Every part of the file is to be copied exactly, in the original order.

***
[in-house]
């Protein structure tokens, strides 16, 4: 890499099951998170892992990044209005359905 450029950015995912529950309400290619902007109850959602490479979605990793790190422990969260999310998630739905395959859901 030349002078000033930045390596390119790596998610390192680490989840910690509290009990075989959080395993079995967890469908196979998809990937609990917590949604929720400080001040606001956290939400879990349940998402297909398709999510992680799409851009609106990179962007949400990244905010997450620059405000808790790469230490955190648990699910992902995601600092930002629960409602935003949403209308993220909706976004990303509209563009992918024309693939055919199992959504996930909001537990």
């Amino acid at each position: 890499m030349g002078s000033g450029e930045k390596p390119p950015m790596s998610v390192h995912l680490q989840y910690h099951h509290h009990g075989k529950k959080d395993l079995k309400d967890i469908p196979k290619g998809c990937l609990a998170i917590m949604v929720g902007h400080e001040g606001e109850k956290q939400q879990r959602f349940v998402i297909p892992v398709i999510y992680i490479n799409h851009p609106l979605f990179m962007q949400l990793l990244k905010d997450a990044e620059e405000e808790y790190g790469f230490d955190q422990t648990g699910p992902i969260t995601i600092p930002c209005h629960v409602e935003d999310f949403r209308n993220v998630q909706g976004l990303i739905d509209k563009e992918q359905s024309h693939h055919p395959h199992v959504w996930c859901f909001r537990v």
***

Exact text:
[in-house]
């Protein structure tokens, strides 16, 4: 890499099951998170892992990044209005359905 450029950015995912529950309400290619902007109850959602490479979605990793790190422990969260999310998630739905395959859901 030349002078000033930045390596390119790596998610390192680490989840910690509290009990075989959080395993079995967890469908196979998809990937609990917590949604929720400080001040606001956290939400879990349940998402297909398709999510992680799409851009609106990179962007949400990244905010997450620059405000808790790469230490955190648990699910992902995601600092930002629960409602935003949403209308993220909706976004990303509209563009992918024309693939055919199992959504996930909001537990």
């Amino acid at each position: 890499m030349g002078s000033g450029e930045k390596p390119p950015m790596s998610v390192h995912l680490q989840y910690h099951h509290h009990g075989k529950k959080d395993l079995k309400d967890i469908p196979k290619g998809c990937l609990a998170i917590m949604v929720g902007h400080e001040g606001e109850k956290q939400q879990r959602f349940v998402i297909p892992v398709i999510y992680i490479n799409h851009p609106l979605f990179m962007q949400l990793l990244k905010d997450a990044e620059e405000e808790y790190g790469f230490d955190q422990t648990g699910p992902i969260t995601i600092p930002c209005h629960v409602e935003d999310f949403r209308n993220v998630q909706g976004l990303i739905d509209k563009e992918q359905s024309h693939h055919p395959h199992v959504w996930c859901f909001r537990v």